Antenatal Vitamin D3 Supplementation in Bangladesh: Randomized Controlled Trial (AViDD-2)
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|ClinicalTrials.gov Identifier: NCT01126528|
Recruitment Status : Completed
First Posted : May 19, 2010
Last Update Posted : August 17, 2012
This study is a randomized placebo-controlled trial of oral weekly vitamin D3 (cholecalciferol) supplementation during the third trimester of pregnancy among women in Dhaka, Bangladesh. The overall goal of the study is to establish whether there is evidence that improving vitamin D status among pregnant women in Bangladesh will enhance the resistance of the infant offspring to infection.
The aims of the study are to assess the effect of supplementation on 1) maternal and infant vitamin D status (based on blood concentrations of a vitamin D metabolite) and, 2) markers of neonatal immune function.
|Condition or disease||Intervention/treatment||Phase|
|Pregnancy||Dietary Supplement: Vitamin D3 Dietary Supplement: Placebo control||Phase 2|
The primary aims of this study are:
AIM #1 - To assess the effect of weekly antenatal administration of oral vitamin D3 (875 mcg/week = 35,000 IU week ≈ 5,000 IU per day) started in the third trimester (26-29 weeks gestation) on maternal vitamin D status and fetal-neonatal vitamin D status (cord blood), in comparison to a placebo control supplement.
AIM #2 - To demonstrate the maternal and fetal safety of weekly maternal antenatal (second and third-trimester) vitamin D supplementation at a dose of 875 mcg/week by monitoring maternal serum calcium, urinary calcium excretion, cord blood calcium concentration, and newborn clinical parameters.
AIM #3 - To measure the effect of antenatal vitamin D supplementation on selected biomarkers of fetal-neonatal immune function in cord blood: in vitro stimulated cord blood mononuclear cell (CBMC) LL-37 expression, gene expression related to inflammatory and immunoregulatory pathways, Th1/Th2 cytokine secretion, and bactericidal properties.
|Study Type :||Interventional (Clinical Trial)|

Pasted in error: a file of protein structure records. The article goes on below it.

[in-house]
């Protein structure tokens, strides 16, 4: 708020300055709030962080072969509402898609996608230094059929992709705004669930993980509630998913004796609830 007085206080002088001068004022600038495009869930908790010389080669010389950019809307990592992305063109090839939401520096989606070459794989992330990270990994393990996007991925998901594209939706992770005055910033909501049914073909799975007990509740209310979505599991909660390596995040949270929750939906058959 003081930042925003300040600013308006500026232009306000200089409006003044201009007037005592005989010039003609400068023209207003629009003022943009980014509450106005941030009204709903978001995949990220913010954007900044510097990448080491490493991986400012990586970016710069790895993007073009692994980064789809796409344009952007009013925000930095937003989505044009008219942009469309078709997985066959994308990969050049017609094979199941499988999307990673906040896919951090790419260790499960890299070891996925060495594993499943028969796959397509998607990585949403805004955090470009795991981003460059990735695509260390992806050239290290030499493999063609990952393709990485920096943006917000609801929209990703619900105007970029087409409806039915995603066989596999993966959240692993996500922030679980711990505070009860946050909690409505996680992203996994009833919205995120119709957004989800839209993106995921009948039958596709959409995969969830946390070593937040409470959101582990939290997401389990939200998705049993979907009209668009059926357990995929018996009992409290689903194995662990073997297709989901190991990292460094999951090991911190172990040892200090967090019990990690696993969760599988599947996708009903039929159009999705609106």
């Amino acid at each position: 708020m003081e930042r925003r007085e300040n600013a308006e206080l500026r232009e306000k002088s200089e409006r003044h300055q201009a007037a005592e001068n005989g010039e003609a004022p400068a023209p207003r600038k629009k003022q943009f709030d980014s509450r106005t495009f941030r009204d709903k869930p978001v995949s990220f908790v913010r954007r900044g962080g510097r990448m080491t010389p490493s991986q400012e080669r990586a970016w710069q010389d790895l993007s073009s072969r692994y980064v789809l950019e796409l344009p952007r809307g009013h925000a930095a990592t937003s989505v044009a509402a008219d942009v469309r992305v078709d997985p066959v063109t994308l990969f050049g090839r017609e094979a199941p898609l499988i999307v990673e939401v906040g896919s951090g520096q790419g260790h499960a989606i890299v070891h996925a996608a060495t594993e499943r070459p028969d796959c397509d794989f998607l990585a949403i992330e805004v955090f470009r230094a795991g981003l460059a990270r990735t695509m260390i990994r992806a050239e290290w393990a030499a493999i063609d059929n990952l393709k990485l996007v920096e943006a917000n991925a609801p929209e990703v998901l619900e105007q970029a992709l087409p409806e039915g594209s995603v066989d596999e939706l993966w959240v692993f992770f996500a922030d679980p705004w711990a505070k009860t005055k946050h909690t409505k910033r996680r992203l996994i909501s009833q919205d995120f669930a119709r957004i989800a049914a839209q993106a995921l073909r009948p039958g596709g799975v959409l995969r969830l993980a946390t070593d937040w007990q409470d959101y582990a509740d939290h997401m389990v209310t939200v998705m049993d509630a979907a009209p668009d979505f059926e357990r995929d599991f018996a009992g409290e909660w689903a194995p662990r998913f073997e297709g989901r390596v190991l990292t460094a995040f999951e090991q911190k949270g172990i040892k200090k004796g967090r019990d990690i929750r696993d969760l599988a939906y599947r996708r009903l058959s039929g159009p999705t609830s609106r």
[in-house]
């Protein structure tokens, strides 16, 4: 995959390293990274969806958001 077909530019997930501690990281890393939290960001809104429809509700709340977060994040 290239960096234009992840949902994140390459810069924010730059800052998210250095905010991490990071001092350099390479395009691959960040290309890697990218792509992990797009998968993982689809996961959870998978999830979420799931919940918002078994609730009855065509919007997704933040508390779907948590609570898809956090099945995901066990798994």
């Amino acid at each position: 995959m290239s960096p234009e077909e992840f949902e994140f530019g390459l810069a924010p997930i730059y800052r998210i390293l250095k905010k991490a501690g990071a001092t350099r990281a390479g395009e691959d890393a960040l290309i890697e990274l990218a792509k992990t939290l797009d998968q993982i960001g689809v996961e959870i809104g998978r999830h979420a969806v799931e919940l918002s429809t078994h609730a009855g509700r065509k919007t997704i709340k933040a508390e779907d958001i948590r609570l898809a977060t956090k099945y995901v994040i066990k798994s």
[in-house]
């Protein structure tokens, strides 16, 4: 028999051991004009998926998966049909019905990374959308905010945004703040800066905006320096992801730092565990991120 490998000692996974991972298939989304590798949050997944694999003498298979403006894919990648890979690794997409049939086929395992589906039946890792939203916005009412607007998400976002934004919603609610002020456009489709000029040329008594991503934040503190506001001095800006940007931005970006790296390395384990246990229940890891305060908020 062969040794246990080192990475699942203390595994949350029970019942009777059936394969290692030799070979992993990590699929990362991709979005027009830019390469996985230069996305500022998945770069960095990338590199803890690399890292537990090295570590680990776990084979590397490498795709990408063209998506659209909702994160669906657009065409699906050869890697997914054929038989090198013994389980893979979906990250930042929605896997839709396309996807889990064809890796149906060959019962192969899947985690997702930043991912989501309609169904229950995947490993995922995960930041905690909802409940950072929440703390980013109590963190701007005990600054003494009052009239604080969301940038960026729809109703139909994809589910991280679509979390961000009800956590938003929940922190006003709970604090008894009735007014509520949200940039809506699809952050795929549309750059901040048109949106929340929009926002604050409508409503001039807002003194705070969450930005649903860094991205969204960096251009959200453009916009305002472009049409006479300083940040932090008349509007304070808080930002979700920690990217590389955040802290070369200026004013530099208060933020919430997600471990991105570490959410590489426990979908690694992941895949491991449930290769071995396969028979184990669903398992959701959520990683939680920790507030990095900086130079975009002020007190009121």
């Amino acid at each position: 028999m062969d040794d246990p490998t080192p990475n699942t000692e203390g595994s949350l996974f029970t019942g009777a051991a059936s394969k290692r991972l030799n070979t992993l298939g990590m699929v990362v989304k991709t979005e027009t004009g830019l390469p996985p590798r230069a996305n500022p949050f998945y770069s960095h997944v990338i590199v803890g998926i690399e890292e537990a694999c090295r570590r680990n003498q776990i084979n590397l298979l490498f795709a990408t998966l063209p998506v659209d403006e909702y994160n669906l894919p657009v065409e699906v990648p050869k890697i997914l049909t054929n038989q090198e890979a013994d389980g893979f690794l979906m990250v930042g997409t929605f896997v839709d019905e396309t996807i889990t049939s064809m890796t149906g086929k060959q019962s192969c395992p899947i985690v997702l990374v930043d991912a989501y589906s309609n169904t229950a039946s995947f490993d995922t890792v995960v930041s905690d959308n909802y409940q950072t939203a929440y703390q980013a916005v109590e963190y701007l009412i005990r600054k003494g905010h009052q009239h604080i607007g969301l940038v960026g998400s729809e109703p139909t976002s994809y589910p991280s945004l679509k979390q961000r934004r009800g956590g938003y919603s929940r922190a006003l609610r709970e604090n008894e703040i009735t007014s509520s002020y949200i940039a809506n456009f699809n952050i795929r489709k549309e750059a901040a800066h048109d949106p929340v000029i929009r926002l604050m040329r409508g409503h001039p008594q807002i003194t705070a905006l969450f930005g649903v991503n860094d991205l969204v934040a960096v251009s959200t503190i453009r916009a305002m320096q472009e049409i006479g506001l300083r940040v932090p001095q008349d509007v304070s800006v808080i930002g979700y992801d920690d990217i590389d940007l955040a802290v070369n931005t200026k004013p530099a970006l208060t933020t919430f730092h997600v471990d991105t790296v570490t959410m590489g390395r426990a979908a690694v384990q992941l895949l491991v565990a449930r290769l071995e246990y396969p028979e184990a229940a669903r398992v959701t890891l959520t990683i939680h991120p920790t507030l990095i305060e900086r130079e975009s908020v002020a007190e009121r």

|Actual Enrollment :||160 participants|
|Intervention Model:||Parallel Assignment|
|Masking:||Quadruple (Participant, Care Provider, Investigator, Outcomes Assessor)|
|Official Title:||The Effect of Antenatal Vitamin D Supplementation on Maternal-fetal Vitamin D Status and Neonatal Immune Function: a Randomized Controlled Trial in Bangladesh|
|Study Start Date :||August 2010|
|Actual Primary Completion Date :||May 2011|
|Actual Study Completion Date :||May 2012|
Experimental: Vitamin D3
Vitamin D3 (cholecalciferol)
Dietary Supplement: Vitamin D3
35,000 IU per week, started at 26-29 weeks gestation, until delivery.
Other Name: Cholecalciferol; Vigantol Oil
Placebo Comparator: Control
Placebo control group
Dietary Supplement: Placebo control
Miglyol 812, administered weekly from 26-29 weeks gestation until delivery.
- Serum 25-hydroxyvitamin D concentration [ Time Frame: Maternal: during 3rd trimester; Neonatal (cord blood) ]Biomarker of vitamin D status.
- Serum calcium concentration [ Time Frame: Maternal:3rd trimester; Cord blood. ]
- Urine Ca:Cr ration [ Time Frame: Maternal- 3rd trimester ]
- Neonatal immune function [ Time Frame: Cord blood ]Selected markers of innate and adaptive immunity.
- Infant growth [ Time Frame: Postnatal observational follow-up phase ]Infant growth parameters during postnatal follow-up, up to 12 months of age
- Infant and maternal postnatal vitamin D status [ Time Frame: Postnatal observational follow-up phase ]
- Neonatal serum calcium [ Time Frame: 1st week postnatal ]Infant serum calcium during the first week postnatal.
To learn more about this study, you or your doctor may contact the study research staff using the contact information provided by the sponsor.
Please refer to this study by its ClinicalTrials.gov identifier (NCT number): NCT01126528
|International Centre for Diarrheal Disease Research, Bangladesh (ICDDR,B)|
|Principal Investigator:||Abdullah Baqui, MBBS||JHSPH; ICDDR,B|
|Principal Investigator:||Daniel Roth, MD||Johns Hopkins Bloomberg School of Public Health|
|Principal Investigator:||Rubhana Raqib, PhD||International Centre for Diarrhoeal Disease Research, Bangladesh|